Rocket science fuels torch

BEIJING: Though the Olympic torch had to contend with adverse weather conditions on Mount Qomolangma, China’s name for Mount Everest, its flame is burning bright, thanks to rocket science.

“Even on a benign weather day, bright sunshine one moment can quickly turn into a pour of hailstones the next,” said Zhang Ming, head of the Beijing Organising Committee’s torch relay centre. “The lack of oxygen and low temperature is the main hindrance to keep the flame from burning on the mountain, so the torch must be able to burn under such circumstances,” she added.

Combustion system

In January 2006, the China Aerospace Science and Industry Corporation, an institute that specialises in designing burning systems for rockets, was entrusted with the task of designing the combustion system for the Olympic torch. Liu Xingzhou, chief engineer for the designing project, said the same principle to keep rocket motors flaring in thin air was adopted to keep the flame flaring.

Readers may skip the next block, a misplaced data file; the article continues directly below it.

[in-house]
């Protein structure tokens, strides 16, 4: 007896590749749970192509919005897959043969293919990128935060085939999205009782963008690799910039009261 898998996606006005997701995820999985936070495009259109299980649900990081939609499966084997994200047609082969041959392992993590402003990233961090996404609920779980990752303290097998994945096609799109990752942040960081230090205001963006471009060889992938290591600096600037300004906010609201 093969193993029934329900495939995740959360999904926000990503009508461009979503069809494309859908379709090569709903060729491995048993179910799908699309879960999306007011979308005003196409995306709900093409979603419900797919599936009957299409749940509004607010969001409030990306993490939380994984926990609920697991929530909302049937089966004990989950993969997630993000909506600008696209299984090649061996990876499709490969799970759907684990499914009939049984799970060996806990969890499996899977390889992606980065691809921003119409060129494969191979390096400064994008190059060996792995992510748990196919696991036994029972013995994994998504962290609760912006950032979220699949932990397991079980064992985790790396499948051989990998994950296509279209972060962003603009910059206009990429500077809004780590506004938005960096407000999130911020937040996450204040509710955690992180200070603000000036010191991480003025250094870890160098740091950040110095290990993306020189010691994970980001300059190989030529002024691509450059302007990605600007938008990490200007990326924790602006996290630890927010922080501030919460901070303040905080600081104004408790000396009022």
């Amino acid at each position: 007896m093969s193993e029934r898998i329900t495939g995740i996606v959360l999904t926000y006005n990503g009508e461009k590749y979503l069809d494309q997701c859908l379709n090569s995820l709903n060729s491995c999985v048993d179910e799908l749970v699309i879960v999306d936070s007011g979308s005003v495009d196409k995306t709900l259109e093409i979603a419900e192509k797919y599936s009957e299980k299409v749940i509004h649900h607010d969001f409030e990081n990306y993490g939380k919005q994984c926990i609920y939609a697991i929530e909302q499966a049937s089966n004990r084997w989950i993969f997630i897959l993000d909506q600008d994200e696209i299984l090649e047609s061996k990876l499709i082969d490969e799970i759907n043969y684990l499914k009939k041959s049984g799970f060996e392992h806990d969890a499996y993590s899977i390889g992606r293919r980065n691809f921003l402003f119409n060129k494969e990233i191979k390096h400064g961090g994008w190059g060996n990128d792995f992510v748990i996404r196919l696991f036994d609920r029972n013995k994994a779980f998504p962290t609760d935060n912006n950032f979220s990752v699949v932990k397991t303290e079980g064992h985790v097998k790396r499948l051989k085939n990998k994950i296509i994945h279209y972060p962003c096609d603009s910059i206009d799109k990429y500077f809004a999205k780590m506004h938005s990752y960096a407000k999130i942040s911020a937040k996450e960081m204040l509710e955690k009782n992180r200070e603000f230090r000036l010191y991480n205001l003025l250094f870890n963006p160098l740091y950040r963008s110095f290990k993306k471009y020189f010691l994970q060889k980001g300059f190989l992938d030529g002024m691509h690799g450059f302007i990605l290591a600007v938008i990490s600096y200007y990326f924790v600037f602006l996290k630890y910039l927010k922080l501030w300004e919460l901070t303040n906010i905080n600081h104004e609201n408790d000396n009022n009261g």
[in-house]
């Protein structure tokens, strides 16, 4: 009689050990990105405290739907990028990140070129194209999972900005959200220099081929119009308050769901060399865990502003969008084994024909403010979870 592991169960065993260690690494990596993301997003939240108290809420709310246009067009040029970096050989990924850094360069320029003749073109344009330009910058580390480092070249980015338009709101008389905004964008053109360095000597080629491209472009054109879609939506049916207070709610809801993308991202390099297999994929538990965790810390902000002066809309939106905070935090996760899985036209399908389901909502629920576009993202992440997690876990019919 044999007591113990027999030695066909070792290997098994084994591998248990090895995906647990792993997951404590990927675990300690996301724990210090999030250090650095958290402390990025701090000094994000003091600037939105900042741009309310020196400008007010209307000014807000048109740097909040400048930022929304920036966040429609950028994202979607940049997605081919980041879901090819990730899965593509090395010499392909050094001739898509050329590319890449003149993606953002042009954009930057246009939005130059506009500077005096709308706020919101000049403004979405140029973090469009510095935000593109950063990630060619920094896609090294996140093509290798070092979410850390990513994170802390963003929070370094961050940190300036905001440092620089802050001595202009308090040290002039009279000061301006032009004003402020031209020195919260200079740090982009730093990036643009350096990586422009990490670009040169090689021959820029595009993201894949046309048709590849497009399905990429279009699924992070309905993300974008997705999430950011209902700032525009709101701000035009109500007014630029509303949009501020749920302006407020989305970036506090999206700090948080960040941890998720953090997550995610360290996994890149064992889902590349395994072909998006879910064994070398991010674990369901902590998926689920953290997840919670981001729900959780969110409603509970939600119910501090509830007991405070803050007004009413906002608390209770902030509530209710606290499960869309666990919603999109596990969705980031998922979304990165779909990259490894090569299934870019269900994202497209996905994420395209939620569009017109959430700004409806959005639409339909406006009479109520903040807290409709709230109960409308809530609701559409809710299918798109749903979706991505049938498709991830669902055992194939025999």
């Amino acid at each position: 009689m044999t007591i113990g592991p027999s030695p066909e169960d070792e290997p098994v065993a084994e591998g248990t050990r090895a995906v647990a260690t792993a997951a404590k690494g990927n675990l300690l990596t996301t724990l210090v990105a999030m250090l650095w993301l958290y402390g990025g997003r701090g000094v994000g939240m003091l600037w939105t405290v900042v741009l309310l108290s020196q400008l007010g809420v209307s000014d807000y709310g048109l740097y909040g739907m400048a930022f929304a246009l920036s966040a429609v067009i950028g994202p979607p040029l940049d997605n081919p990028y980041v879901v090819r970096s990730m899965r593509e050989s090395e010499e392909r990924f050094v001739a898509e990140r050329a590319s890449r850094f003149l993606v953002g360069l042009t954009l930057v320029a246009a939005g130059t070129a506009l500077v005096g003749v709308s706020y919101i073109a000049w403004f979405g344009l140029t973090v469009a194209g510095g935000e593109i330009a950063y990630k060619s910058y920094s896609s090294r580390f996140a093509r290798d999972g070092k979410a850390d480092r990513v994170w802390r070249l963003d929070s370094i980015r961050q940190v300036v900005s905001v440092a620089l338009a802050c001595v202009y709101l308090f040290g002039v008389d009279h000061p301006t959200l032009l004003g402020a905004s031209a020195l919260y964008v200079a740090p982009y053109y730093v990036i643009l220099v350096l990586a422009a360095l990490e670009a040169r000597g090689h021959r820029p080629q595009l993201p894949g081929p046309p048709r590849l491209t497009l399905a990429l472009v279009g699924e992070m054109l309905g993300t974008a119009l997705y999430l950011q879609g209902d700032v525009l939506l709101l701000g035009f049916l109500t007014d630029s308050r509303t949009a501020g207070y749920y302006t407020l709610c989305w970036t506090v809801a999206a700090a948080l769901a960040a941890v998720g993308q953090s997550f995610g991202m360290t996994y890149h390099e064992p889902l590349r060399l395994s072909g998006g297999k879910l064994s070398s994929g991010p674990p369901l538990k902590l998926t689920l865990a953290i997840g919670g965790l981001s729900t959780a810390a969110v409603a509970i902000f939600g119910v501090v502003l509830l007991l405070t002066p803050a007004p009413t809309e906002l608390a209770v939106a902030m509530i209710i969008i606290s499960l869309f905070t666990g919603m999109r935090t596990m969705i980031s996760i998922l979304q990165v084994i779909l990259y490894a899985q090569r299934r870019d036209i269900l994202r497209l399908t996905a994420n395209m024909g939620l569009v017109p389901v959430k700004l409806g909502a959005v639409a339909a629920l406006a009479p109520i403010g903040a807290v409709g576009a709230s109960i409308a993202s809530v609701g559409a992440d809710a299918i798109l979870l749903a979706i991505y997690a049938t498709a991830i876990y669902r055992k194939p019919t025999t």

“We installed a pressure-retaining valve in the torch, which enables the flame to withstand winds of up to 65 kilometres an hour, nearly 6 centimetres of rain an hour, and temperatures of minus 40 degrees Celsius,” said Mr. Liu.

The flame was fuelled entirely by propane, which marks a departure from its predecessors. While the 2000 Sydney Olympics’ torch burned a propane-butane mix, the Athens Olympics’ torch was run on propylene and butane, which produced more soot but increased the flame’s brightness. “No material, except carbon dioxide and water remain after the burning, eliminating any risk of pollution,” said Mr. Liu, adding that the fuel system used to light up the Olympic torch is gradually moving towards the system used to fire up rockets.

The successful Olympics torch relay to Mount Everest showcased hi-tech technology applied to the 2008 Beijing Games, said Minister of Science and Technology Wan Gang on Thursday. — Xinhua

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